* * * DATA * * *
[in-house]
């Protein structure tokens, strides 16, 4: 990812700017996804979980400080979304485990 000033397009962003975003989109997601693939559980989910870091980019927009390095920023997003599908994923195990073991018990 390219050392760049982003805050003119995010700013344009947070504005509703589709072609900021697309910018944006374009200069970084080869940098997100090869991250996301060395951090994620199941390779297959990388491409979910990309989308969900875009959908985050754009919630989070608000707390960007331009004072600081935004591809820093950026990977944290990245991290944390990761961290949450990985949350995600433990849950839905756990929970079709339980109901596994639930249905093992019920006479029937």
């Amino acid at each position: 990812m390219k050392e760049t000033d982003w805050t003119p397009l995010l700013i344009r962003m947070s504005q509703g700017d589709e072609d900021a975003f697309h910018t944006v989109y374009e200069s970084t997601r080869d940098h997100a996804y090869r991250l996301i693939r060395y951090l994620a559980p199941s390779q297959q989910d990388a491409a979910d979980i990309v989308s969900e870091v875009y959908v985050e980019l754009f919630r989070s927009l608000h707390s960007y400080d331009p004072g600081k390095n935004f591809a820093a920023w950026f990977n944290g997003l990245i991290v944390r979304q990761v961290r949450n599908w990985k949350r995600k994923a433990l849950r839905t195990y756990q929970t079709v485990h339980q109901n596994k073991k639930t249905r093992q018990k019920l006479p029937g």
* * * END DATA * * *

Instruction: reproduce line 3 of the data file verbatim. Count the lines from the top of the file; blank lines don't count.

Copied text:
């Amino acid at each position: 990812m390219k050392e760049t000033d982003w805050t003119p397009l995010l700013i344009r962003m947070s504005q509703g700017d589709e072609d900021a975003f697309h910018t944006v989109y374009e200069s970084t997601r080869d940098h997100a996804y090869r991250l996301i693939r060395y951090l994620a559980p199941s390779q297959q989910d990388a491409a979910d979980i990309v989308s969900e870091v875009y959908v985050e980019l754009f919630r989070s927009l608000h707390s960007y400080d331009p004072g600081k390095n935004f591809a820093a920023w950026f990977n944290g997003l990245i991290v944390r979304q990761v961290r949450n599908w990985k949350r995600k994923a433990l849950r839905t195990y756990q929970t079709v485990h339980q109901n596994k073991k639930t249905r093992q018990k019920l006479p029937g």